The Clan Watson Society

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The Watsons and the Buchanans

It is fairly general knowledge that the Watsons are listed as a sept of the Buchanans, as can be confirmed by a visit to the official site for the Clan Buchanan1. Before we discuss this link, it is worth briefly talking about septs.

Buchanan of Lenny Coat of ArmsSepts were families that followed another family’s chief or were part of the extended family but held a different surname. The first definition leads to an assumption that an agreement has been forged between two clan chiefs, with a smaller clan pledging fealty to a larger one. Although this may be the case for the Watsons and the Buchanans, we have not as yet been able to find any conclusive proof that the chiefs of Clan Watson had any form of interaction with those of Clan Buchanan.

One possible reason for the association of the Watson and Buchanan names is outlined in The History of the Ancient Surname of Buchanan and of Ancient Scottish Surnames; More Particularly the Clans2, which was written by William Buchanan of Auchmar and published in 1793. In it, he describes how the Buchanan family of Lenny is the oldest cadet branch of the Buchanan family. The first mention of a Buchanan laird of Lenny is in a charter dated 1247, which refers to an Allan Buchanan de Lenny. One of his descendants, John Buchanan, the second laird of Lenny called John, is stated as being laird during the reign of King Robert III, who reigned between 1390 and 1406. One of John’s sons was called Walter, although he was referred to as “Wattie in Calintuy, being the name of the place of his residence”. Wattie’s son John lived in the parish of Luss and “according to the ordinary custom of those, and even of the present times among highlanders, had his surname changed into a patronimical one, derived from his father’s proper name, being thence termed John MacWattie”. John had nine sons and the MacWatties became “in a small process of time pretty numerous”. Many of these MacWatties and their descendants retained the name, although some branches did later reassume the Buchanan name. As discussed on Page 4, the name “Watson” is the anglicised version of “MacWattie”.

We have not yet uncovered any evidence that any of these MacWatties were related to, or had any other interactions with, the Watsons of Saughton, although we do know that relatives of the Watsons of Saughton spread out towards traditional Buchanan territory, so they may well have come into contact.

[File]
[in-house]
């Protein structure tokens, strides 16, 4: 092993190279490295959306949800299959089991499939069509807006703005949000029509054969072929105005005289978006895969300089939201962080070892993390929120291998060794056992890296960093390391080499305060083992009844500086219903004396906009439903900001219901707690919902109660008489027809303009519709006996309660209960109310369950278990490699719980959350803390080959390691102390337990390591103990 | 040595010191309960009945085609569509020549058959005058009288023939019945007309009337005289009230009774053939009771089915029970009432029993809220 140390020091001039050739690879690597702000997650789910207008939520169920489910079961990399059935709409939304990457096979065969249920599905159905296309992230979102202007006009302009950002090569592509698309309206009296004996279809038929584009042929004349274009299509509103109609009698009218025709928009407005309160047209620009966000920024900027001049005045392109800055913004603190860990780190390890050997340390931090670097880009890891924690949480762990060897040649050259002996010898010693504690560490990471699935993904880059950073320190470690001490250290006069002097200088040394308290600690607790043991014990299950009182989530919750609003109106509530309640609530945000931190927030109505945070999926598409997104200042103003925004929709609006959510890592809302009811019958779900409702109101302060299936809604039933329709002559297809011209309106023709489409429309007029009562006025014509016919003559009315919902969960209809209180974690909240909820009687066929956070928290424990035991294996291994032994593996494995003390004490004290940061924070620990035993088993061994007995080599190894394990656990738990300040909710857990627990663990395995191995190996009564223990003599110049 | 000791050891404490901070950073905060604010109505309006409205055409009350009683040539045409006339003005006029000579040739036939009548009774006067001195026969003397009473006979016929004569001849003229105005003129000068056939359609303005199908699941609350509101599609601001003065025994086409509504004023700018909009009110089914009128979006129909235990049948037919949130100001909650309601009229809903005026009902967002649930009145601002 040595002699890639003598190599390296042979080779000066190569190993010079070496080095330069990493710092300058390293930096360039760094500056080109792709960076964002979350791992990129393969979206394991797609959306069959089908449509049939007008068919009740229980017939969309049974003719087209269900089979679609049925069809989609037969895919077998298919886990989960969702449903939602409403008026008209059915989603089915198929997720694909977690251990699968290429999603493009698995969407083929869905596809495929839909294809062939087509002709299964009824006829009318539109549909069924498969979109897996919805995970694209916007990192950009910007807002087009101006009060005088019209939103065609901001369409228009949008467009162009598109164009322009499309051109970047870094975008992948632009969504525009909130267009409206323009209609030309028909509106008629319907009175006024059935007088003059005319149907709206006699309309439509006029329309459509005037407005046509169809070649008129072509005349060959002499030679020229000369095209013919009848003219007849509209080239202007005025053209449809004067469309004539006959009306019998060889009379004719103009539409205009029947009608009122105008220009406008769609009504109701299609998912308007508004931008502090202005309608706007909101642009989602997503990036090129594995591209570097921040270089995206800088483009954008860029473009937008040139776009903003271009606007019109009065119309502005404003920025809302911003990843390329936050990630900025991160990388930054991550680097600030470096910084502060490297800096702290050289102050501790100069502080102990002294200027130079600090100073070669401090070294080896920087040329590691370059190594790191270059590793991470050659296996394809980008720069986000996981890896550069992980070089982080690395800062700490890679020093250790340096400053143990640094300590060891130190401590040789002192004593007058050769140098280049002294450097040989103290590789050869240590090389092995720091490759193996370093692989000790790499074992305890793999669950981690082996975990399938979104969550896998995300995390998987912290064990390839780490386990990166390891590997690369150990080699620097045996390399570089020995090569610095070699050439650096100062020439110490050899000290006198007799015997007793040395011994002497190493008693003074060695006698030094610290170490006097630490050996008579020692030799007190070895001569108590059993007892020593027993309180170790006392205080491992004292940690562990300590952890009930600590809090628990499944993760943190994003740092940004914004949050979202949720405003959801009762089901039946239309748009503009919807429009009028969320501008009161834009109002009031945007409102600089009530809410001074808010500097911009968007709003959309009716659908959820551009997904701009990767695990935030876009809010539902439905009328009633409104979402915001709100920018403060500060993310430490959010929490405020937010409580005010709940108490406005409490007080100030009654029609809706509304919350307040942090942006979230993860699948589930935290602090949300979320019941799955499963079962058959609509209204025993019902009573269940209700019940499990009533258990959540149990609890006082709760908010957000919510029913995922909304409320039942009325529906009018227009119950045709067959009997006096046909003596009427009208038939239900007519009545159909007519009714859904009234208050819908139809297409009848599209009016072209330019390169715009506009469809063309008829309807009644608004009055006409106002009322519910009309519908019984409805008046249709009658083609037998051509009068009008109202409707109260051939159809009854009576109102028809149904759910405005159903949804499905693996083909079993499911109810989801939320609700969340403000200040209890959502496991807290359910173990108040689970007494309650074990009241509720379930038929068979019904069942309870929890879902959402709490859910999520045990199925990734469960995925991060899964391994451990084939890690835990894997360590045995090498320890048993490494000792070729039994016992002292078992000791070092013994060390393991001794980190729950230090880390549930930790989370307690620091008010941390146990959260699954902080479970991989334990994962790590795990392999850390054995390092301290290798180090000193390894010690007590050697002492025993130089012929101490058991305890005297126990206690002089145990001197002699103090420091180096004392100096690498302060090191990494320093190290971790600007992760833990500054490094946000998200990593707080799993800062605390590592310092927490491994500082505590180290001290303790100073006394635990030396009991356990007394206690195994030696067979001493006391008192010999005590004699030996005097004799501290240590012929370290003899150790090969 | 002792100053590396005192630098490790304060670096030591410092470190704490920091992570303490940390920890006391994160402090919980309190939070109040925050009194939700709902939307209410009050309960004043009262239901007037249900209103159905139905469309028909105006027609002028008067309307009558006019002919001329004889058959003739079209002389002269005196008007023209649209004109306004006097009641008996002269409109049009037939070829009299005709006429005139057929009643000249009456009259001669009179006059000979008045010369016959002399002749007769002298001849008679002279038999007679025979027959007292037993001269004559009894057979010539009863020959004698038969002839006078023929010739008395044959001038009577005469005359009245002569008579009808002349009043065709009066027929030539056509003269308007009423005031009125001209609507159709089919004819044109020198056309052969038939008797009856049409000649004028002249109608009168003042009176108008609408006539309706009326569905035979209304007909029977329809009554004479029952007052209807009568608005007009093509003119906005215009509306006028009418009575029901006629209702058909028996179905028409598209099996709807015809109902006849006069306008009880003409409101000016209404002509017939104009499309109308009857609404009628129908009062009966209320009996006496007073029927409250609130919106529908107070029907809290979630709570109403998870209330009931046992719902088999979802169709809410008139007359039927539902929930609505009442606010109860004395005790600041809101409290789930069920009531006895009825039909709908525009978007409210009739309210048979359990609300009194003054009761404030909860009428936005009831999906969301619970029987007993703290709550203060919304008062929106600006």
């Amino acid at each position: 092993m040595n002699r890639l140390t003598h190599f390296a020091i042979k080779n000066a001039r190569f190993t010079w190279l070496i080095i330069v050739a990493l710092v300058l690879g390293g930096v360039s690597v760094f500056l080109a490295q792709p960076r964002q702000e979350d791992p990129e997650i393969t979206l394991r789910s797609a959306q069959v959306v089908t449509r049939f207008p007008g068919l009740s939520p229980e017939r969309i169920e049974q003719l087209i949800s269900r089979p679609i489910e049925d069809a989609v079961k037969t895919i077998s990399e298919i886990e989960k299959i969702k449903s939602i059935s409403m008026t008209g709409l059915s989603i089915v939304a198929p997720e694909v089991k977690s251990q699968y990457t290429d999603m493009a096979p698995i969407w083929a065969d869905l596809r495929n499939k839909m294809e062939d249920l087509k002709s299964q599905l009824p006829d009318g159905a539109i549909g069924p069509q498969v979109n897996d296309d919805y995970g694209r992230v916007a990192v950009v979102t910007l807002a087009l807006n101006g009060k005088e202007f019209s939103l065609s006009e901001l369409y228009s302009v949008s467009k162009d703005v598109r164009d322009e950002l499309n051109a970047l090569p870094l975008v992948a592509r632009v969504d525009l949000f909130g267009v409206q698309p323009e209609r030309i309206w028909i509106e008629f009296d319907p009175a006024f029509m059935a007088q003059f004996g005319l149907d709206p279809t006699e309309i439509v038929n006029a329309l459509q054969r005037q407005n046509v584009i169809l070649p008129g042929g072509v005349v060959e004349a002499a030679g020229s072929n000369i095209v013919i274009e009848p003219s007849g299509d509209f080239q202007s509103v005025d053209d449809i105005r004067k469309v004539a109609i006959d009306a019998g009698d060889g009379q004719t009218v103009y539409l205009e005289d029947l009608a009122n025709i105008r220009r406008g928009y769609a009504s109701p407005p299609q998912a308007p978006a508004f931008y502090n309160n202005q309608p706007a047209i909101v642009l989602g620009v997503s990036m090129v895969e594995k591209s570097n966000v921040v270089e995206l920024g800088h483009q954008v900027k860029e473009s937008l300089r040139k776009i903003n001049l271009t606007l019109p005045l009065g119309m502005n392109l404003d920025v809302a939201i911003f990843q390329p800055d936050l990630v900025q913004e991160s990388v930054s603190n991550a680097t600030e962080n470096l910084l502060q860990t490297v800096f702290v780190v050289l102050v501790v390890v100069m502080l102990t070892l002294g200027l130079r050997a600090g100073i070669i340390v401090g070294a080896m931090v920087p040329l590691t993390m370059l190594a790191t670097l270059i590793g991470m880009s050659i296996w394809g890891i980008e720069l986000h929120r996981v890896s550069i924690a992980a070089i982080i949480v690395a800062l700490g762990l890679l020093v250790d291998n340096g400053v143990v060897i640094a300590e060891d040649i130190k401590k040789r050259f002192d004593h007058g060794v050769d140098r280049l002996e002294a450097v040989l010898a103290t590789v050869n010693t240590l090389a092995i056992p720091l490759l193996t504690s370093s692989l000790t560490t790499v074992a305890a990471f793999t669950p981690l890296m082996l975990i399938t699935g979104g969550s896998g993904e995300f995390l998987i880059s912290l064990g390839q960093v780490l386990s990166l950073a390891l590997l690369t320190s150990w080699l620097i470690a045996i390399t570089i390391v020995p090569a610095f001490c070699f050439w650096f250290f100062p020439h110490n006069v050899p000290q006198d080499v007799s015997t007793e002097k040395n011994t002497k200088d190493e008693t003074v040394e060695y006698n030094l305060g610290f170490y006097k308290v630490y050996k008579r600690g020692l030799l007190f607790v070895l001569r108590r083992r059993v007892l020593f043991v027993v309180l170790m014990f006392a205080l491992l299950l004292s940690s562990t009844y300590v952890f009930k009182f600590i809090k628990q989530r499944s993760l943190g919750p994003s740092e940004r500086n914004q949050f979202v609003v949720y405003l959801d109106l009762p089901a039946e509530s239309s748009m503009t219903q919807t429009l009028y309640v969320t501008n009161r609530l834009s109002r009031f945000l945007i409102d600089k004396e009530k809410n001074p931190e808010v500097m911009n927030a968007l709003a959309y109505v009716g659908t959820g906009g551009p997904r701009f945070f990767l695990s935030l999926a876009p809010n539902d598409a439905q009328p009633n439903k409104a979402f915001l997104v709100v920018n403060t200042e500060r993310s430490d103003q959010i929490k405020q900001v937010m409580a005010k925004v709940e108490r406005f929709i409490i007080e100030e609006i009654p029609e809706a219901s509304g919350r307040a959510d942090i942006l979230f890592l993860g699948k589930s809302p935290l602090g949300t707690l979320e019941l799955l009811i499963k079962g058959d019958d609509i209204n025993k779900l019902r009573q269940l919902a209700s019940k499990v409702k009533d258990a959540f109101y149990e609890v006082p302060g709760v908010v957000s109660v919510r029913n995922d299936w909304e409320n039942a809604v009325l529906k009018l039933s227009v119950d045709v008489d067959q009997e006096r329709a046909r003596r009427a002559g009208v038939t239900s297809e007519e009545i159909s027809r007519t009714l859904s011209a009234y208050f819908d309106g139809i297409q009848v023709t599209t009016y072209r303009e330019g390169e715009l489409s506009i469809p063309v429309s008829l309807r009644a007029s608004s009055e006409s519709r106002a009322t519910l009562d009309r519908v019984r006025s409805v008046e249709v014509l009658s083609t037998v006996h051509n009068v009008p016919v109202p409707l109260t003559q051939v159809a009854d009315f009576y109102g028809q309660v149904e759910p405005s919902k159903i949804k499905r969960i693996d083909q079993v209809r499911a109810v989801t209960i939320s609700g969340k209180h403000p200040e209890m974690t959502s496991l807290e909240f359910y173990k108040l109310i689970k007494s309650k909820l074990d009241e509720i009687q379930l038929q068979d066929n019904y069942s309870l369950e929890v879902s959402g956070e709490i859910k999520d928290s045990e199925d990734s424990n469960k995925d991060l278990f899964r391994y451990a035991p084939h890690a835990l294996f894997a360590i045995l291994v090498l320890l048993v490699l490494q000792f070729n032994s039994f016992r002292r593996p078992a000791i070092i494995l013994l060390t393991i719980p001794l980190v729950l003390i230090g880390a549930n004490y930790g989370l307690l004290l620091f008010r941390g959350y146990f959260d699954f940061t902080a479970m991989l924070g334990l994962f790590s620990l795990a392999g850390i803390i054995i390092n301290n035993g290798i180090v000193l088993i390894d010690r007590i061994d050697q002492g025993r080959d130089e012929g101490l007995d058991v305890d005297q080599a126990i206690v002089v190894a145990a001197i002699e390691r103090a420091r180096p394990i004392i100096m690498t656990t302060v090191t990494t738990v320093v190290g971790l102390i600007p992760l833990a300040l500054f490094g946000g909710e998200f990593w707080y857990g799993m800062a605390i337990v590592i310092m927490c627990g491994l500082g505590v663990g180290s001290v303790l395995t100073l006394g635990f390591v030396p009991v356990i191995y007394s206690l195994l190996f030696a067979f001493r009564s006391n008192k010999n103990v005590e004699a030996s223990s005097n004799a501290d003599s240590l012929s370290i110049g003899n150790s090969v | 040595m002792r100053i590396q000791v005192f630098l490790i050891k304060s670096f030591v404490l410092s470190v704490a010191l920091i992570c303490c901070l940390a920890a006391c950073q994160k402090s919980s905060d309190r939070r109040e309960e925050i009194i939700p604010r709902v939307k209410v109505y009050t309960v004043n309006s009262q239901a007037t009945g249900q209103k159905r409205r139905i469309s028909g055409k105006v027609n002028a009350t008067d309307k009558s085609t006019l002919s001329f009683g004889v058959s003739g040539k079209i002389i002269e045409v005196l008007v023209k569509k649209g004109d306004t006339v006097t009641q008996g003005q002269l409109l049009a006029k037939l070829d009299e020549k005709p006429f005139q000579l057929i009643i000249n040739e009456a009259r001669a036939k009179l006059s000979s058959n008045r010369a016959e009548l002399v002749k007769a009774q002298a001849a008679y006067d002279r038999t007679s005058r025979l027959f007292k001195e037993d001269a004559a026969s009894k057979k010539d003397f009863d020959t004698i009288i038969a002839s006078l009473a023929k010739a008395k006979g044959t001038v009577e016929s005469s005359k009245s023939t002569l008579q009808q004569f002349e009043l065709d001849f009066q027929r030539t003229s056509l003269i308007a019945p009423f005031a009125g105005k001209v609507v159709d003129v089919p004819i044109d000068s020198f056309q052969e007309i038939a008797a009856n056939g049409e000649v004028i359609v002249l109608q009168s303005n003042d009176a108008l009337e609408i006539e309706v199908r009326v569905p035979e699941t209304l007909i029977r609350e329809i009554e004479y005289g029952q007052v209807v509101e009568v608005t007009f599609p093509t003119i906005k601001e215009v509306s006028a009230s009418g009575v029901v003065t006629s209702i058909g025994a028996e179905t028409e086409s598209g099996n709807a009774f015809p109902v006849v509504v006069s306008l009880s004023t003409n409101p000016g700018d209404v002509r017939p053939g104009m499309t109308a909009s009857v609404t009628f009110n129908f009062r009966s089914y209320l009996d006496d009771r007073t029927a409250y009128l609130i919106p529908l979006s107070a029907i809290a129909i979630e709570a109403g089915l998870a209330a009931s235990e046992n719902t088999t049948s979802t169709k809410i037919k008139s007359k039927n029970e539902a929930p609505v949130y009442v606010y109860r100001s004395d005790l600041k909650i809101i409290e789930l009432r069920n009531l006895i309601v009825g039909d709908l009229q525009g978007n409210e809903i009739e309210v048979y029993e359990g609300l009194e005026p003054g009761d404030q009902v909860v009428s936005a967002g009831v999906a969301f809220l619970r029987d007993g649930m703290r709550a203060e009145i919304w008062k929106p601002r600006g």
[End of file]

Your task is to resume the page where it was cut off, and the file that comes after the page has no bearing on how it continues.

Our research into other links between the Watson and Buchanan names is continuing, especially as we investigate Watson clusters closer to traditional Buchanan homelands; however, the absence of a signed contract between the Watson and Buchanan chiefs should not stop any present-day Watson from forming their own association with the Buchanan clan, whether it be by following them on Facebook or by actively signing up as a member. I have been in contact with the president of the Clan Buchanan Society International, and he has been instructed by the soon-to-be-inaugurated Clan Buchanan Chief to welcome as members anyone bearing the Watson name or one if its variants, so feel free to join up!

STOP PRESS!! Research that we are undertaking right at this moment has thrown up a link between the Watsons and the Buchanans! We are currently looking into a previously-unknown (to us, at least) cluster of prominent Watsons in Dumbartonshire that appears to pre-date the Watsons of Saughton and may even have once held the chiefship. In much the same way that we see multiple references to the Watsons of Saughton mixing in the same circles as other prominent families in the area (Hamiltons, Bairds, Douglases, etc), so we see the Watsons of Dumbartonshire mixing with Buchanans. We are currently looking into this to see where it leads us, and will update this page as new information comes to light and is validated. Bear with us!

References & Notes

1. Names of the Clan Buchanan on the official Clan Buchanan website.
2. The History of the Ancient Surname of Buchanan and of Ancient Scottish Surnames, William Buchanan of Auchmar, 1793, pages 72 to 82 (available on Google Books).

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